Darwinism and Meaning

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Aarssen, Lonnie W.
Culture , Delusions , Distractions , Human Nature , Immortality , Legacy , Leisure , Memes , Religion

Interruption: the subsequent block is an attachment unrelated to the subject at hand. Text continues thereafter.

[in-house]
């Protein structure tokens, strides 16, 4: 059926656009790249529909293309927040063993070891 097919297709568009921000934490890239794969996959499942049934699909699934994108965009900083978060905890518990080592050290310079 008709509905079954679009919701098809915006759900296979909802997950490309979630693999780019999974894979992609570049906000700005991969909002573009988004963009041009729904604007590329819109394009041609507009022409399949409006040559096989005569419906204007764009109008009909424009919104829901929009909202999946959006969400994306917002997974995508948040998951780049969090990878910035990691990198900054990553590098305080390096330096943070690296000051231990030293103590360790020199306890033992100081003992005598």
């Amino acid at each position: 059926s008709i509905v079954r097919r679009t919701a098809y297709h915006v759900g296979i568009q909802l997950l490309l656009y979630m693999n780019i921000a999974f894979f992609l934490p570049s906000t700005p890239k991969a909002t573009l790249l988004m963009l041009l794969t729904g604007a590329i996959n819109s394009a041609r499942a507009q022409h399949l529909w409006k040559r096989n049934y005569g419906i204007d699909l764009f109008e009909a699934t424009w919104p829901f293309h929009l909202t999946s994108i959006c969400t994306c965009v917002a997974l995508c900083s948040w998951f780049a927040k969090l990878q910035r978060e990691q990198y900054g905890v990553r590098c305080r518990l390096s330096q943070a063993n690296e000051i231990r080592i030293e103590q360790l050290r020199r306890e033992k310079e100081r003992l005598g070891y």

Darwinism presents a paradox. It discredits the notion that one’s life has any intrinsic meaning, yet it predicts that we are designed by Darwinian natural selection to generally insist that it must—and so necessarily designed to misunderstand and doubt Darwinism. The implications of this paradox are explored here, including the question of where then does the Darwinist find meaning in life? The main source, it is proposed, is from cognitive domains for meaning inherited from sentient ancestors—domains that reveal our evolved human nature as the fool that it is: given to distractions and delusions of many kinds, designed by natural selection primarily for one essential purpose—to allay our instinctual fear of failed legacy, rooted in our uniquely human awareness that we are not immortal. Darwinism, however, also teaches that genuine legacy is a fate enjoyed only by individual genes. Accordingly, as argued here, those genes with the grandest legacy—and hence rampant within us—are of two types: “legacy-drive” genes delude us into thinking that the legacy can be individually and personally ours; and “leisure-drive” genes distract us from the agonizing truth that it can never be. The most rudimental delusion of legacy is the perception of offspring as vehicles for memetic legacy—the transmission of resident memes from one’s mind to the minds and behaviors of offspring— thus also ensuring genetic legacy: the transmission of resident genes, including importantly, genes inherited from ancestors that influence both legacy and leisure drives. Today, legacy and leisure-drive genes reveal their phenotypes across a wide range of human affairs, and together with the phenotypes of survival- and sex-drive genes, they provide a foundation for a novel view of the Darwinian roots of cultural evolution.
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